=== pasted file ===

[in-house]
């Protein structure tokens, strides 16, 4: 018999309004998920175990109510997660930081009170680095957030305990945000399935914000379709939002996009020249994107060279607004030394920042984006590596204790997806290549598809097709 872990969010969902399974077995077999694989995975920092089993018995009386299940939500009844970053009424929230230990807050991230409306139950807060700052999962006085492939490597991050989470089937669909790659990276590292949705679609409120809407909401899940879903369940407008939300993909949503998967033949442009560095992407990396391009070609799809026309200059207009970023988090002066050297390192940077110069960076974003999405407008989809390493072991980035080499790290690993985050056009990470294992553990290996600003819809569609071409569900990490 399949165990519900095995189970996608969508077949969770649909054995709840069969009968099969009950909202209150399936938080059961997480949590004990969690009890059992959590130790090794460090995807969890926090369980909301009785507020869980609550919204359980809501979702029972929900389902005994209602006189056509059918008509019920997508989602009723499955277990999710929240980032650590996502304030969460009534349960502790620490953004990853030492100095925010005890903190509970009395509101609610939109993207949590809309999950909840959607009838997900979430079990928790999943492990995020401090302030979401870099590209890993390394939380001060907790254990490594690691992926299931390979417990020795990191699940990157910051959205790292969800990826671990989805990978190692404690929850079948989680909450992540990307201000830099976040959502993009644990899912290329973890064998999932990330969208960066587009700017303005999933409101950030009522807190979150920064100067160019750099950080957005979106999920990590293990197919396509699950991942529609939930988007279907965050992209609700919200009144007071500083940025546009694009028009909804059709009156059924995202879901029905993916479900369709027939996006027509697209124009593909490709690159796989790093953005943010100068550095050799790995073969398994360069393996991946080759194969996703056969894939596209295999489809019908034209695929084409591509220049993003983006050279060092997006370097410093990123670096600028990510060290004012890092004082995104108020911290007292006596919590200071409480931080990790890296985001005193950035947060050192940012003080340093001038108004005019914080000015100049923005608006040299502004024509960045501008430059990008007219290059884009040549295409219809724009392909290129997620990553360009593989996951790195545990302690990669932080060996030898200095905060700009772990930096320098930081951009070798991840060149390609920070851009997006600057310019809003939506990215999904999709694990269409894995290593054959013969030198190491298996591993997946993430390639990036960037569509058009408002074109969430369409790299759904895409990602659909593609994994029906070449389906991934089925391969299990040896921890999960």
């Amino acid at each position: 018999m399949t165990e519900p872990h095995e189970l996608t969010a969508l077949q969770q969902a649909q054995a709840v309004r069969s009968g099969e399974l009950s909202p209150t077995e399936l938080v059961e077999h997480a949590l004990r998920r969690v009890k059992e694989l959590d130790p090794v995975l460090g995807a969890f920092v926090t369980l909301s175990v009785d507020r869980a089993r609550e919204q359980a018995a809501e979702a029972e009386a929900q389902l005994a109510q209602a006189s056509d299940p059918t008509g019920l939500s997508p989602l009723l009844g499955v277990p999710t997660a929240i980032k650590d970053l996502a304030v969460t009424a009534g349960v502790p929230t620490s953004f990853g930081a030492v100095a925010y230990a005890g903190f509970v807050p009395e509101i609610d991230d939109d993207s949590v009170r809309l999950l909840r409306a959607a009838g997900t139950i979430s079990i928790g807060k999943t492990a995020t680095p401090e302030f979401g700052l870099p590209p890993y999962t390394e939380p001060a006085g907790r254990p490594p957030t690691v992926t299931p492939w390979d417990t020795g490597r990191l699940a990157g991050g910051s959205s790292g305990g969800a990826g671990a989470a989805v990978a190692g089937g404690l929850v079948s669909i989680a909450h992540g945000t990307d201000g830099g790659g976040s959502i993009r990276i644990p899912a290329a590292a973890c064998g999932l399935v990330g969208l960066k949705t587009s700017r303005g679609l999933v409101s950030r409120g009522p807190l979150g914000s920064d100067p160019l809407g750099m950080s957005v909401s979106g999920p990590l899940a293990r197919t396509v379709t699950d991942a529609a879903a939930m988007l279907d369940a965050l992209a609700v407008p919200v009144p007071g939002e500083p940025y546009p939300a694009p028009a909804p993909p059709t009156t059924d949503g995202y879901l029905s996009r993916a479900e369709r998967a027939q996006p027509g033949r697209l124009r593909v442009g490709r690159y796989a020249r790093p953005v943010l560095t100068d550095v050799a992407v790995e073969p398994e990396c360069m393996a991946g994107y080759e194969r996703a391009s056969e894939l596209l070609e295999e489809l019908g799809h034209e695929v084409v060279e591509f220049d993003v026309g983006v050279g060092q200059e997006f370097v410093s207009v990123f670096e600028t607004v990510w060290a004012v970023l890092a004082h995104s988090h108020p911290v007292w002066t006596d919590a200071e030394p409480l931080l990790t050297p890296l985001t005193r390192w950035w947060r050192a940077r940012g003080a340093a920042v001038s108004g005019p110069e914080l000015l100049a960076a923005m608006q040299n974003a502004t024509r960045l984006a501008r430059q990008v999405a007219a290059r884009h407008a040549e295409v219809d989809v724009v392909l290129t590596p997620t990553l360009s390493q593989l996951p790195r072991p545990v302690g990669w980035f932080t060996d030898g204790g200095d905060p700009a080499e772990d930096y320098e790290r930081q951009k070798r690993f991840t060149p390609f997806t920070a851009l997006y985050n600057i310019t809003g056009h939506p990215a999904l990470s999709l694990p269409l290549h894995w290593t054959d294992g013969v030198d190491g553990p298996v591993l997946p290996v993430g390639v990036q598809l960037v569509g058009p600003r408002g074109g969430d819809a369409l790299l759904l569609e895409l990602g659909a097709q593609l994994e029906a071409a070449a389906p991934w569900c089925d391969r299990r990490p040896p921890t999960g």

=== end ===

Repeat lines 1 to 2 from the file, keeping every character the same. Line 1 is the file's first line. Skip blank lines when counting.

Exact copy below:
[in-house]
């Protein structure tokens, strides 16, 4: 018999309004998920175990109510997660930081009170680095957030305990945000399935914000379709939002996009020249994107060279607004030394920042984006590596204790997806290549598809097709 872990969010969902399974077995077999694989995975920092089993018995009386299940939500009844970053009424929230230990807050991230409306139950807060700052999962006085492939490597991050989470089937669909790659990276590292949705679609409120809407909401899940879903369940407008939300993909949503998967033949442009560095992407990396391009070609799809026309200059207009970023988090002066050297390192940077110069960076974003999405407008989809390493072991980035080499790290690993985050056009990470294992553990290996600003819809569609071409569900990490 399949165990519900095995189970996608969508077949969770649909054995709840069969009968099969009950909202209150399936938080059961997480949590004990969690009890059992959590130790090794460090995807969890926090369980909301009785507020869980609550919204359980809501979702029972929900389902005994209602006189056509059918008509019920997508989602009723499955277990999710929240980032650590996502304030969460009534349960502790620490953004990853030492100095925010005890903190509970009395509101609610939109993207949590809309999950909840959607009838997900979430079990928790999943492990995020401090302030979401870099590209890993390394939380001060907790254990490594690691992926299931390979417990020795990191699940990157910051959205790292969800990826671990989805990978190692404690929850079948989680909450992540990307201000830099976040959502993009644990899912290329973890064998999932990330969208960066587009700017303005999933409101950030009522807190979150920064100067160019750099950080957005979106999920990590293990197919396509699950991942529609939930988007279907965050992209609700919200009144007071500083940025546009694009028009909804059709009156059924995202879901029905993916479900369709027939996006027509697209124009593909490709690159796989790093953005943010100068550095050799790995073969398994360069393996991946080759194969996703056969894939596209295999489809019908034209695929084409591509220049993003983006050279060092997006370097410093990123670096600028990510060290004012890092004082995104108020911290007292006596919590200071409480931080990790890296985001005193950035947060050192940012003080340093001038108004005019914080000015100049923005608006040299502004024509960045501008430059990008007219290059884009040549295409219809724009392909290129997620990553360009593989996951790195545990302690990669932080060996030898200095905060700009772990930096320098930081951009070798991840060149390609920070851009997006600057310019809003939506990215999904999709694990269409894995290593054959013969030198190491298996591993997946993430390639990036960037569509058009408002074109969430369409790299759904895409990602659909593609994994029906070449389906991934089925391969299990040896921890999960």